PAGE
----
I know the price tag of my bears can seem a little wild to some. After all, you can go to Target right now and buy a big teddy bear for like $20. So why are mine so expensive?
Cost to make each bear
First, we have to look at how much it costs to make one bear, and why.
Let's go with a mini bear, one of the most popular sizes. They're 6" tall, and made completely from scratch. There are a bunch of costs associated with making a bear. You have the cost of materials (fabric, thread, stuffing, embroidery thread, tags), the cost of packaging (care cards, cotton bags, stamps), the cost of shipping materials (mailers, shipping labels), and then the cost for manufacturing (paid to both my seamstresses and my embroiderers). Sometimes I sew bears myself, also. I pay a friend to help me keep inventory, number bears, sew them closed, and do extras (sewing on duck beaks or lamb "wool"). She also hand stamps bags, reminds me of stuff, and gives me valuable input. My husband does a lot of work, too - but I don't pay him. ;)
For all the costs of labor and materials put together, on a mini bear, it costs about $9 to make one bear. This would be MUCH cheaper if I hired a factory in another country - however, that is not at all what I believe in and the hand made, made in the USA aspect of my bears is very important to me. I also pay a fair wage to my team members, so that this is a real and legitimate job for them.
After the cost of each bear, we have to include overhead costs, or what I have to pay to keep the business running. This includes all kinds of expenses, from my website, to my business license, to my processing fees at PayPal. This is a big number... in fact, when I first calculated it, it scared me! Let's put it this way - to keep Commonfolke running, it costs about as much as my rent for my home each month. This means that I need to be making a profit off of what I sell. If I were to only charge for materials and labor (most people assume that's all that goes into the price of a product!), then I wouldn't be able to afford all the other stuff and would quickly go out of business.
The usual formula
When you go to price items, this is what you would usually follow (good advice for businesses just starting):
Materials + Labor/Manufacturing = Cost
Cost + Profit (what you'd like to make per piece) OR Cost x 2 = Wholesale price (if you sell your items to stores)
Wholesale x 2 = Retail price (the price your customers pay to buy directly from you)
How bigger businesses charge less
When you buy from larger businesses, or businesses that utilize a factory to make their items, they are able to lower their costs per item by ordering in bulk from their factory. The factory will usually give a discount if they get a bigger order, therefore the cost per item is decreased. Their materials are cheaper per item because they order massive quantities of materials and get a discount. Because I am running a small business and don't wish to employ a factory to make my bears, there is no discount for me if I ask my team to make me 5 bears or 500. It's the same price. I'm also paying people who live and work for me in the US, not people getting fractions of a dollar for the same work in another country.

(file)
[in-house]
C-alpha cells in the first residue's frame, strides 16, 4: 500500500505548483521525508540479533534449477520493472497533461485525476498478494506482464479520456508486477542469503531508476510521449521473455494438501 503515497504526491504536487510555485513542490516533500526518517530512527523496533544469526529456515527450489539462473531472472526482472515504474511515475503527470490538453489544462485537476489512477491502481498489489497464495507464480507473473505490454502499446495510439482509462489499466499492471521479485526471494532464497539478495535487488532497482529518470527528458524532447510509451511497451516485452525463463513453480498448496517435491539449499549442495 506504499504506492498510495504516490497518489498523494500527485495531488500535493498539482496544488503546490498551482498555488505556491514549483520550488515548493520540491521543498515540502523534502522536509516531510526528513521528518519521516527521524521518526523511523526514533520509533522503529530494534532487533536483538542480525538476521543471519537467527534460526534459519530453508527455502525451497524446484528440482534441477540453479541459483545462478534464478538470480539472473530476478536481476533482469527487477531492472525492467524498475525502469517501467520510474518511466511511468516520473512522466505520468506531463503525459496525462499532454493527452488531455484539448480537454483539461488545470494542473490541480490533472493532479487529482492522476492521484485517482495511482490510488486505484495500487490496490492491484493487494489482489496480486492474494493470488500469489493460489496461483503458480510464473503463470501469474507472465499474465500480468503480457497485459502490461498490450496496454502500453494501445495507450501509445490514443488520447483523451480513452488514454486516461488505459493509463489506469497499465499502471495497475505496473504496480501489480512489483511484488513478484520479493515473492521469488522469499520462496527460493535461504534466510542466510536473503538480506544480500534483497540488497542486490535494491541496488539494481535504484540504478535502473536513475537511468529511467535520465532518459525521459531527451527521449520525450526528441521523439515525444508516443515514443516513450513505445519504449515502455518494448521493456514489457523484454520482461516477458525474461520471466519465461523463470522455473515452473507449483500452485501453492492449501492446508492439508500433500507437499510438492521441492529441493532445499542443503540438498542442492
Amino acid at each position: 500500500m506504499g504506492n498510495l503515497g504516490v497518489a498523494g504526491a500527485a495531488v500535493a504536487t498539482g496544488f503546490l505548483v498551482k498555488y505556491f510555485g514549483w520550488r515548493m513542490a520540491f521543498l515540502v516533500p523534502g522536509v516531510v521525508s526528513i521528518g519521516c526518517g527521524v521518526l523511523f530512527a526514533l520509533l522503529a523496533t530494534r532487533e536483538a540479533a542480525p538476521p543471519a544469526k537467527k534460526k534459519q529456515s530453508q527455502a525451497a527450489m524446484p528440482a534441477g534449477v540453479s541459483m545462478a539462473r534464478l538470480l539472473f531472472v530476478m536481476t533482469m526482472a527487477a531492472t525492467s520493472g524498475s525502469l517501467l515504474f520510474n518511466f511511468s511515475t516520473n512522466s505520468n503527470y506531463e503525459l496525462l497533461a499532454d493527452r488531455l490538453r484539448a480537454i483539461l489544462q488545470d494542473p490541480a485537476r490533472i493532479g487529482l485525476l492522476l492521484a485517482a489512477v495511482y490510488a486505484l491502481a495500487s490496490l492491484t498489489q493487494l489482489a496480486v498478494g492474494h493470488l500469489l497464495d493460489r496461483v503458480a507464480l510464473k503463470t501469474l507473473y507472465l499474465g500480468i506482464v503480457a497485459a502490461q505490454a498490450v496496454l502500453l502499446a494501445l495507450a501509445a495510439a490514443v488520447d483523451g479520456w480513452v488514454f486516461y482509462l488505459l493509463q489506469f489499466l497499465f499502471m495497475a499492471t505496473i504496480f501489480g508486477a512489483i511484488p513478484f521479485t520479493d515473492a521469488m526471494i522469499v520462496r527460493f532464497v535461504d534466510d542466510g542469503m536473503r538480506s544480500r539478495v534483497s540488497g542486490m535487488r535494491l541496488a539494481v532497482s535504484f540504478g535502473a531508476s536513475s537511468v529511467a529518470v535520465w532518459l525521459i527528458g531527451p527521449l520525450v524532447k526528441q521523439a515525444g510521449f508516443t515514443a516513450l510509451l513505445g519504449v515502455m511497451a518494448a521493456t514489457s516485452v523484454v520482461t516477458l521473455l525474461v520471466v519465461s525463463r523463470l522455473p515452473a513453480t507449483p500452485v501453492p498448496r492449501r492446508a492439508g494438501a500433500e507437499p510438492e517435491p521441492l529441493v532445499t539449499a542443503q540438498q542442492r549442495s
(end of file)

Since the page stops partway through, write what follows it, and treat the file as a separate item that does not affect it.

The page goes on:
Why you should shop small business
Did you know that it takes about 45 minutes to make one bear, from start to finish? My bears are made carefully, and made well. There is no way to rush if you want perfection. I make a point that anyone that purchases a bear feels like it was worth their time to wait and they money they spent. As of today, I have been in business for almost three years, and I have only had someone complain about their bear once they received it, or processed a return for a dissatisfied customer fewer times than a handful.
When you buy my bears, you're supporting the families of the men and women that I've employed. You're directly supporting my family. You're paying a fair price for honest work. And I think mostly, you're supporting a dream that anyone can build a business and succeed. It's an incredible feeling being able to do something you're passionate about, and be able to take care of your loved ones by doing it.
Minimalism is a big part of my brand, and intentionally so. I value simplicity and quality. In my opinion, it is much better to have a small amount of well-made, loved things than a whole lot of inexpensive, questionably made, disposable ones. Buying handmade is a choice that requires a certain mindset. You have to be able to really appreciate what you have, and when you do, you fully understand the fulfillment and gratification that comes from hand made items.
I hope this helped a little bit to explain why hand made work in general costs a bit more. I think it's always worth it - hand made items are not mass produced, they have tons of quality and charm, and they're original and unique. Paying a little bit more for all of those components is a worthwhile investment to get something that someone (or a small group of people) poured their hearts into to make. :)